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Secessionists Tar L.A.'s Efforts to Fill Up Potholes

They see road ruts as a symbol of neglect, while city points to a rapid fix record.

October 14, 2002|Nita Lelyveld | Times Staff Writer

Johnny Tong was stunned the other morning when he walked out of his North Hollywood house and found two city workers in yellow hard hats neatly setting up orange cones around the little pothole that had been bugging him for months.

"Oh my God, is this even possible?" he said as he stood in his frontyard.

Tong hadn't called the city to complain, he said, but each time it rained the dirt-bottomed depression filled up with mud, and every day when his tires dipped into it, his car made an unhappy ca-thunk ca-thunk sound.

Now here was a crew, complete with a truck filled with hot asphalt. The workers jackhammered the old pavement, swept a coating of adhesive around the inside of the hole, filled it with steaming asphalt, then raked it and flattened it with a little yellow machine resembling a lawnmower. About 40 minutes later, they were stacking up the cones, sweeping up the debris and climbing back into the truck to head for the next hole.

Potholes are a constant in the lives of many Los Angeles residents, and a constant theme in the secession campaign. For secessionists, potholes have become both an issue in themselves and a metaphor for City Hall neglect--each unfixed pothole seen as evidence of a city too big to care about little things, to focus on the real troubles of neighborhoods.

The road crews are working harder than ever now, and with better funding, according to Los Angeles officials. But their efforts only seem to annoy secessionists more. Secessionists attribute any new maintenance zeal to politically motivated City Hall officials determined to make pre-election improvements in neighborhoods that have long been ignored. And they say no amount of window-dressing can change the fact that the city is too big to function efficiently.

"Potholes are a symbol of the poor delivery of so many city services," said Keith Richman, a Republican assemblyman from Northridge who is running for Valley mayor. "A pothole is not only a visual reminder, but a palpable reminder of the lack of city services. Every time you run over a pothole, it jars you and reminds you of that lack of city services."

City officials say they are tackling the pothole problem. If a citizen calls in a pothole complaint, the city aims to get a crew out to fix it by the next business day. The only exceptions occur if what looks like a pothole turns out to be a different problem, such as a hole left by a utility crew (which is responsible for fixing it), or if the city is in the middle of a severe rainstorm and has a huge spike in calls.

A recent test, a call about a series of potholes on a Chatsworth street, showed that the system works: The large holes, which stretched over several blocks, had been filled in by the next afternoon.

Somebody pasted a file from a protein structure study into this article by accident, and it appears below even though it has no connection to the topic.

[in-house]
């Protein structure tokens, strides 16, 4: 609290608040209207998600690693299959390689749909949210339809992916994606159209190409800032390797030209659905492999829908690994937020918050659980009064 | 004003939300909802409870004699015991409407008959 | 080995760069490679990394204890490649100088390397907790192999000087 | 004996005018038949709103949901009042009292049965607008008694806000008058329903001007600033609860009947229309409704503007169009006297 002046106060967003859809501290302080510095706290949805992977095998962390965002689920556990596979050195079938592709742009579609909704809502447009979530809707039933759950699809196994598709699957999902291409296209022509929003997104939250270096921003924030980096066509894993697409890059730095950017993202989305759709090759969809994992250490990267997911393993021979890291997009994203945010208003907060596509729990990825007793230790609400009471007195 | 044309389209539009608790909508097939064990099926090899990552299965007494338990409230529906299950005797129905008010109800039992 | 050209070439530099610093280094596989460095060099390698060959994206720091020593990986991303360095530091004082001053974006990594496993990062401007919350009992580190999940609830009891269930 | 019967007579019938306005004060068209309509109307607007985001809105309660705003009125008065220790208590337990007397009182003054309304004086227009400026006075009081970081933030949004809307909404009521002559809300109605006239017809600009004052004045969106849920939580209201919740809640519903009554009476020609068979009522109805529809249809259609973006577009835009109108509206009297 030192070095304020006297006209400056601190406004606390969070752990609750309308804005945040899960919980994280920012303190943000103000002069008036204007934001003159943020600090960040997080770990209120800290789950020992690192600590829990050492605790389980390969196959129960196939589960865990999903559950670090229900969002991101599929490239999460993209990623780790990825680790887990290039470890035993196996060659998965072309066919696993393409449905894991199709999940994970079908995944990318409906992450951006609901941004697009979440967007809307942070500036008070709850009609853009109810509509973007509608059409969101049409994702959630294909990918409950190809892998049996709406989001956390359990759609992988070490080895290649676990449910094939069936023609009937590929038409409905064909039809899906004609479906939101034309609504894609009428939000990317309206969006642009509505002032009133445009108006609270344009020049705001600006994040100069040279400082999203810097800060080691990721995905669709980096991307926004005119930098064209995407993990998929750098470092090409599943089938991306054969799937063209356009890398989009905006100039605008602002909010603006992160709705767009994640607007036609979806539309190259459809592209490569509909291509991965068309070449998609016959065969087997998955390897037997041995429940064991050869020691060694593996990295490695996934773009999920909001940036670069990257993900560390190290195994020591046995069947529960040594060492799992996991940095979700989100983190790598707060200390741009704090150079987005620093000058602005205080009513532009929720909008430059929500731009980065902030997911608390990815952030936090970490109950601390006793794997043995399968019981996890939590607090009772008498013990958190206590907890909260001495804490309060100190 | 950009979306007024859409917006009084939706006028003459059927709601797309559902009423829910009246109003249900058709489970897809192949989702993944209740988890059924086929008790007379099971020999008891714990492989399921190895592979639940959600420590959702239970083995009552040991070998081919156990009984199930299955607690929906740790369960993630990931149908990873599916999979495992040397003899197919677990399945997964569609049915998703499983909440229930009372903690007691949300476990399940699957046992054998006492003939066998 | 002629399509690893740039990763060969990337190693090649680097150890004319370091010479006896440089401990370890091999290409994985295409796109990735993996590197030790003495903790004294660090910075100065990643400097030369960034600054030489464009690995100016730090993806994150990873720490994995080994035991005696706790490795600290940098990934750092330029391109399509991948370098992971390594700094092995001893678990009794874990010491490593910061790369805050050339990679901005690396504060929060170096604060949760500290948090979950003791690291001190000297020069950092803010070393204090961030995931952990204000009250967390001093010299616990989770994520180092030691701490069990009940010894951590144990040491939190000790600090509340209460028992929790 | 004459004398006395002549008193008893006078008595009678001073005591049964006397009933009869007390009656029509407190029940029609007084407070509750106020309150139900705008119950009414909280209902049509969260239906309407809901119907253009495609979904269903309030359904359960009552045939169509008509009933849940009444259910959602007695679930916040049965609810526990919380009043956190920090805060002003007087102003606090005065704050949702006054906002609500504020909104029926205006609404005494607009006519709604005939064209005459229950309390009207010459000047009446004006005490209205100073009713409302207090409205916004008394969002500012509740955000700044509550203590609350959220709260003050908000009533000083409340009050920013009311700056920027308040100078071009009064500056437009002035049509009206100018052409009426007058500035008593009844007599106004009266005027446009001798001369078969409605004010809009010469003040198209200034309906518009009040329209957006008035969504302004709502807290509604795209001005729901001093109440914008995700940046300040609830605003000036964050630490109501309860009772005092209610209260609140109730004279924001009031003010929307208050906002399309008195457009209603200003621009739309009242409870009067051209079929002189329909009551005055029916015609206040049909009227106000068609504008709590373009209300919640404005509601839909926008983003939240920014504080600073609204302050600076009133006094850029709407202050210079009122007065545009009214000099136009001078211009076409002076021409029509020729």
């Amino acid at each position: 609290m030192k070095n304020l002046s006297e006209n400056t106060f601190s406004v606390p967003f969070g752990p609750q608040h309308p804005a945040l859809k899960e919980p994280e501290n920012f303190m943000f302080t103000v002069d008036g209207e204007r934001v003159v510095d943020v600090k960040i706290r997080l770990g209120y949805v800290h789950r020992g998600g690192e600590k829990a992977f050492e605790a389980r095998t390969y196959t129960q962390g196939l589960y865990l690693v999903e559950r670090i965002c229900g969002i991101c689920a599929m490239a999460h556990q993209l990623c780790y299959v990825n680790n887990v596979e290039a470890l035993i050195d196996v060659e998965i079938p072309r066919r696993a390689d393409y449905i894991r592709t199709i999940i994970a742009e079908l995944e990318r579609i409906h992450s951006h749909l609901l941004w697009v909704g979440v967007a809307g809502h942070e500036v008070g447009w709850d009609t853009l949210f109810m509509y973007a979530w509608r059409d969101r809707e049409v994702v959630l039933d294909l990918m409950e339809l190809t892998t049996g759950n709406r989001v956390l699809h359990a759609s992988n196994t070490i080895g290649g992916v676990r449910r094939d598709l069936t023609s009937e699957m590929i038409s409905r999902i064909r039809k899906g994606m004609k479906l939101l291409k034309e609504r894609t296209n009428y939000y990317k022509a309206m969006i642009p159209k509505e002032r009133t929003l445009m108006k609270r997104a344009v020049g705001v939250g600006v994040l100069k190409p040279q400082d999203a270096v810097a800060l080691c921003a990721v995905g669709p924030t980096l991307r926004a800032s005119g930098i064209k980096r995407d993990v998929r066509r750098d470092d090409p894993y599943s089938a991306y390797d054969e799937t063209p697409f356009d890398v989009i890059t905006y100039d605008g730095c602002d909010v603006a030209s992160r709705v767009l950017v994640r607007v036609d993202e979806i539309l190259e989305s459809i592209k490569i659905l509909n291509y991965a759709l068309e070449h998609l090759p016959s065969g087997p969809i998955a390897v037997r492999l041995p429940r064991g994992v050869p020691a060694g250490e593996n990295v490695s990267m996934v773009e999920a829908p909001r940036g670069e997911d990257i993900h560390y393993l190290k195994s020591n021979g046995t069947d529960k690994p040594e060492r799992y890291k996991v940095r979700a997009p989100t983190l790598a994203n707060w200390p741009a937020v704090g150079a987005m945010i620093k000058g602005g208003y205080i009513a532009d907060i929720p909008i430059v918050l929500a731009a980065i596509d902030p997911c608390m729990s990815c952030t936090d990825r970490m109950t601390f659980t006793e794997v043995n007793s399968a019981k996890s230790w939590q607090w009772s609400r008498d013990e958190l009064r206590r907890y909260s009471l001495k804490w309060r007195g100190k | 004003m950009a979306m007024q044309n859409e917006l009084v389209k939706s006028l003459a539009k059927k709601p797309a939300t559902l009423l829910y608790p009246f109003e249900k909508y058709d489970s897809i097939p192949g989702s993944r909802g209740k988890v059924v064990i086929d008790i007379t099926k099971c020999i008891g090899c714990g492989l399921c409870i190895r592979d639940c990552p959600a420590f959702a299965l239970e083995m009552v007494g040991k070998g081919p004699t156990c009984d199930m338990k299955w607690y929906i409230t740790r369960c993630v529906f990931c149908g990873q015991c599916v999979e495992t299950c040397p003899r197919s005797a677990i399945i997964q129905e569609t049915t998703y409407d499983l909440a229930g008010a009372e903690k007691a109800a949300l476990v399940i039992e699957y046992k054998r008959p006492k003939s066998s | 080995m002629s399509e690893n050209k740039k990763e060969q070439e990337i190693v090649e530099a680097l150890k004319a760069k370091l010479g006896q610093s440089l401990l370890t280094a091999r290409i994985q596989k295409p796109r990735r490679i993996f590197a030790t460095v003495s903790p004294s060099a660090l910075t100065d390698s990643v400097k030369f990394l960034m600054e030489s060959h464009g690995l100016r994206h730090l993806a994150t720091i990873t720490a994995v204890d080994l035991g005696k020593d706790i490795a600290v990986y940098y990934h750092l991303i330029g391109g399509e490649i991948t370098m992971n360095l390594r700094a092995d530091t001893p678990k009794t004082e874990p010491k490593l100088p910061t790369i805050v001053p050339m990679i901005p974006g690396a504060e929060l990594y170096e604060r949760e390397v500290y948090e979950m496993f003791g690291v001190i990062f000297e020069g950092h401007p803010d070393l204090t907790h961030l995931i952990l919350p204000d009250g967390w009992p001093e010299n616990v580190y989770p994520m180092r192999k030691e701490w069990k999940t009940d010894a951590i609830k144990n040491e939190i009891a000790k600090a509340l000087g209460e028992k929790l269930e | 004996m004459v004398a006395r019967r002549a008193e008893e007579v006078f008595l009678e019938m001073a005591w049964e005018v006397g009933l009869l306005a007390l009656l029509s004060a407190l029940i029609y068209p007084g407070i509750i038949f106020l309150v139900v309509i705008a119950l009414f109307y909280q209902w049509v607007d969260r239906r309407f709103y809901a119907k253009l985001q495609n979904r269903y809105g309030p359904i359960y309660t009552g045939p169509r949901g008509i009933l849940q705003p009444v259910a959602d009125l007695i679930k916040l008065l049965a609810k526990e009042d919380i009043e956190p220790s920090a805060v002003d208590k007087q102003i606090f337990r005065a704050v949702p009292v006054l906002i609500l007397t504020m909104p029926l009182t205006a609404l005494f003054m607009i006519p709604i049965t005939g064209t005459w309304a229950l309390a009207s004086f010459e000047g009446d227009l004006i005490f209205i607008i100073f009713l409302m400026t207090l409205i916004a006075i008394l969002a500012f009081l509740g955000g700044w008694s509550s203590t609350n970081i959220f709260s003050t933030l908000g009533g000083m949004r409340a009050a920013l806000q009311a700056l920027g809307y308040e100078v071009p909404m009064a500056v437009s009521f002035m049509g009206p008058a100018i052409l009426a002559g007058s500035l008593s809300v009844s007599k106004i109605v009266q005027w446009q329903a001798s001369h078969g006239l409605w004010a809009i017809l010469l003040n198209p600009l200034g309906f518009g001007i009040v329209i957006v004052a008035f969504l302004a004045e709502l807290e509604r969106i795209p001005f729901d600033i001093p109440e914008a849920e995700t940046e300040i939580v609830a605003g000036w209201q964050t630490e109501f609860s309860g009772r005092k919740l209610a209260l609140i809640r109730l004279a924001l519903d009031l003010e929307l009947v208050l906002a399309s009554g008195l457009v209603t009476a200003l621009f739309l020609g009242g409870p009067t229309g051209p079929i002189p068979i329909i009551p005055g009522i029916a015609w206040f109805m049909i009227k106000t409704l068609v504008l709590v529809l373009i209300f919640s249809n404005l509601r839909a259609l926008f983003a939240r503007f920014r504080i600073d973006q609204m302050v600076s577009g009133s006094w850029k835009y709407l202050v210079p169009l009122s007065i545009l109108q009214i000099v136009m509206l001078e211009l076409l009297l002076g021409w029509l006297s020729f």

Such service doesn't soothe secessionists, who say they began noticing the city's street-repairing zeal only after secession measures in the San Fernando Valley and Hollywood seemed destined to make the Nov. 5 ballot.

The Pothole Plot

To those long frustrated by Los Angeles city services, every patched pothole or repaved bit of city roadway is evidence of a city plot to seduce voters away from the secession measure with a short spurt of calculated service improvements. Many secessionists are convinced that such activity will come to a shrieking halt Nov. 6 if secession loses at the polls, and that the would-be independent areas will suffer worse than ever from neglect after that.

The city fills more than 200,000 potholes a year, said Bill Robertson, interim director of the city's Bureau of Street Services. But the place is too big for officials to know the location of each hole. A lot of the chronic complainers don't actually call the city with their complaints, while those who do get prompt service, he said.

Robertson argues that while potholes may rankle residents, Los Angeles' record at fixing them actually compares favorably to that of other big cities.

In New York, the stated goal is to respond to 65% of all pothole complaints within 30 days. Right now, New York has only about 1,000 pothole complaints outstanding, according to the city's Department of Transportation spokesman Keith Kalb, who added proudly, "We're doing really good." Los Angeles has no such backlog, fixing more than 99% of all potholes within a day after they're called in.

But even Robertson admits that filling potholes is sometimes like bailing out a sinking boat with a teaspoon. The city's streets are old and tired, and there is never enough money to repair enough of them to put the system in overall good condition.

"We all realize that there's not enough money out there to fix the need," he said.

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